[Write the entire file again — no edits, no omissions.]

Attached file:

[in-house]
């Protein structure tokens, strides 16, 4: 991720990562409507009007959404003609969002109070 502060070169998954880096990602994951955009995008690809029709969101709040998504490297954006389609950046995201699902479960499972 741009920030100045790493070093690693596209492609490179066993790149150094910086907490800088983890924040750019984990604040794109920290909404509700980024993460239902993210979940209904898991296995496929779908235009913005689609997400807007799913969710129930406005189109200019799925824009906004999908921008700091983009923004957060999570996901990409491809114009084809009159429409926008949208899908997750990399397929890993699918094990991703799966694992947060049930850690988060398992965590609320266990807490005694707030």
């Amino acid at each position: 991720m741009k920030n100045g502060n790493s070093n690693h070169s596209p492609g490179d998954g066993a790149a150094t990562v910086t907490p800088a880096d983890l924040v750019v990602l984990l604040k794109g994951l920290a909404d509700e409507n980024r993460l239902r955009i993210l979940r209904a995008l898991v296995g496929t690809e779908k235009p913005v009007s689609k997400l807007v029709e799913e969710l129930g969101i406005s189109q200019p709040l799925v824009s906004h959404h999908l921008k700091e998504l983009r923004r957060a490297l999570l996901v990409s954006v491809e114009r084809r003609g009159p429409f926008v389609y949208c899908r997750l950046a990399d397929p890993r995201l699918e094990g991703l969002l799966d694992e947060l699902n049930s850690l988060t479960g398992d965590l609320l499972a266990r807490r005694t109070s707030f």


[in-house]
């Protein structure tokens, strides 16, 4: 991720990562409507009007959404003609969002109070 502060070169998954880096990602994951955009995008690809029709969101709040998504490297954006389609950046995201699902479960499972 741009920030100045790493070093690693596209492609490179066993790149150094910086907490800088983890924040750019984990604040794109920290909404509700980024993460239902993210979940209904898991296995496929779908235009913005689609997400807007799913969710129930406005189109200019799925824009906004999908921008700091983009923004957060999570996901990409491809114009084809009159429409926008949208899908997750990399397929890993699918094990991703799966694992947060049930850690988060398992965590609320266990807490005694707030």
């Amino acid at each position: 991720m741009k920030n100045g502060n790493s070093n690693h070169s596209p492609g490179d998954g066993a790149a150094t990562v910086t907490p800088a880096d983890l924040v750019v990602l984990l604040k794109g994951l920290a909404d509700e409507n980024r993460l239902r955009i993210l979940r209904a995008l898991v296995g496929t690809e779908k235009p913005v009007s689609k997400l807007v029709e799913e969710l129930g969101i406005s189109q200019p709040l799925v824009s906004h959404h999908l921008k700091e998504l983009r923004r957060a490297l999570l996901v990409s954006v491809e114009r084809r003609g009159p429409f926008v389609y949208c899908r997750l950046a990399d397929p890993r995201l699918e094990g991703l969002l799966d694992e947060l699902n049930s850690l988060t479960g398992d965590l609320l499972a266990r807490r005694t109070s707030f």